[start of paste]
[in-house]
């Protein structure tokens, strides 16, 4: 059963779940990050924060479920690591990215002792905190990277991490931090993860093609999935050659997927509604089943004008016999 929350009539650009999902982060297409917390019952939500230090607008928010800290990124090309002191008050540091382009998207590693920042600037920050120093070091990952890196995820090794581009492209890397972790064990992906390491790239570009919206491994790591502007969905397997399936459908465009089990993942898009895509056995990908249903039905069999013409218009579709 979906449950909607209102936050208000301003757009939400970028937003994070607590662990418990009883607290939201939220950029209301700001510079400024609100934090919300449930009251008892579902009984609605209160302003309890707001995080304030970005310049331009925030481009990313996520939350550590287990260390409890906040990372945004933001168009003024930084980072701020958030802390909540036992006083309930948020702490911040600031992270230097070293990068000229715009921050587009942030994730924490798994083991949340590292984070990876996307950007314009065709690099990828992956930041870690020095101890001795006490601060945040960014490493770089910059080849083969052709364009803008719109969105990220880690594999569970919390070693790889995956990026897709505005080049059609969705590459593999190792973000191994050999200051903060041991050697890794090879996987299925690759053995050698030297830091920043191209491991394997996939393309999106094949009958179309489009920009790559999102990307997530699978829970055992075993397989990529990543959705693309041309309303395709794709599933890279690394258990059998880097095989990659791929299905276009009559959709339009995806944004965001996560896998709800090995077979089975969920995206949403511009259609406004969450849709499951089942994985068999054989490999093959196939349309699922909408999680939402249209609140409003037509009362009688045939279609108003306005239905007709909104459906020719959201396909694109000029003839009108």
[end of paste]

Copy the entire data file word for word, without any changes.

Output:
[in-house]
């Protein structure tokens, strides 16, 4: 059963779940990050924060479920690591990215002792905190990277991490931090993860093609999935050659997927509604089943004008016999 929350009539650009999902982060297409917390019952939500230090607008928010800290990124090309002191008050540091382009998207590693920042600037920050120093070091990952890196995820090794581009492209890397972790064990992906390491790239570009919206491994790591502007969905397997399936459908465009089990993942898009895509056995990908249903039905069999013409218009579709 979906449950909607209102936050208000301003757009939400970028937003994070607590662990418990009883607290939201939220950029209301700001510079400024609100934090919300449930009251008892579902009984609605209160302003309890707001995080304030970005310049331009925030481009990313996520939350550590287990260390409890906040990372945004933001168009003024930084980072701020958030802390909540036992006083309930948020702490911040600031992270230097070293990068000229715009921050587009942030994730924490798994083991949340590292984070990876996307950007314009065709690099990828992956930041870690020095101890001795006490601060945040960014490493770089910059080849083969052709364009803008719109969105990220880690594999569970919390070693790889995956990026897709505005080049059609969705590459593999190792973000191994050999200051903060041991050697890794090879996987299925690759053995050698030297830091920043191209491991394997996939393309999106094949009958179309489009920009790559999102990307997530699978829970055992075993397989990529990543959705693309041309309303395709794709599933890279690394258990059998880097095989990659791929299905276009009559959709339009995806944004965001996560896998709800090995077979089975969920995206949403511009259609406004969450849709499951089942994985068999054989490999093959196939349309699922909408999680939402249209609140409003037509009362009688045939279609108003306005239905007709909104459906020719959201396909694109000029003839009108």